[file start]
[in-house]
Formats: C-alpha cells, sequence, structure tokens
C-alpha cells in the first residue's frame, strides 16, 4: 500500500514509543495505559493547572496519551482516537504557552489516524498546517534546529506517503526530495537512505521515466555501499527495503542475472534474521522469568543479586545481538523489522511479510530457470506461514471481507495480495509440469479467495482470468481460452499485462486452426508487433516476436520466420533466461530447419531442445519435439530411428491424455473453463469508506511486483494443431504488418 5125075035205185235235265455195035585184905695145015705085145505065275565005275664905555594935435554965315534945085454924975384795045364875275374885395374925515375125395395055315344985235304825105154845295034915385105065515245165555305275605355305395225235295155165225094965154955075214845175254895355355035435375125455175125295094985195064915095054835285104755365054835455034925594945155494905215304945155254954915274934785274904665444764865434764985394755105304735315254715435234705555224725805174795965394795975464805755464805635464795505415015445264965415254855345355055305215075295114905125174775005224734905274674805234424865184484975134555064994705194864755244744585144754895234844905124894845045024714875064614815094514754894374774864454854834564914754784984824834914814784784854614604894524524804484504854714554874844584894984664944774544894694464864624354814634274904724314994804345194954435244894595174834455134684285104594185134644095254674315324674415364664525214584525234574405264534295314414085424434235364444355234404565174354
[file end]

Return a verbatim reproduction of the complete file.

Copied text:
[in-house]
Formats: C-alpha cells, sequence, structure tokens
C-alpha cells in the first residue's frame, strides 16, 4: 500500500514509543495505559493547572496519551482516537504557552489516524498546517534546529506517503526530495537512505521515466555501499527495503542475472534474521522469568543479586545481538523489522511479510530457470506461514471481507495480495509440469479467495482470468481460452499485462486452426508487433516476436520466420533466461530447419531442445519435439530411428491424455473453463469508506511486483494443431504488418 5125075035205185235235265455195035585184905695145015705085145505065275565005275664905555594935435554965315534945085454924975384795045364875275374885395374925515375125395395055315344985235304825105154845295034915385105065515245165555305275605355305395225235295155165225094965154955075214845175254895355355035435375125455175125295094985195064915095054835285104755365054835455034925594945155494905215304945155254954915274934785274904665444764865434764985394755105304735315254715435234705555224725805174795965394795975464805755464805635464795505415015445264965415254855345355055305215075295114905125174775005224734905274674805234424865184484975134555064994705194864755244744585144754895234844905124894845045024714875064614815094514754894374774864454854834564914754784984824834914814784784854614604894524524804484504854714554874844584894984664944774544894694464864624354814634274904724314994804345194954435244894595174834455134684285104594185134644095254674315324674415364664525214584525234574405264534295314414085424434235364444355234404565174354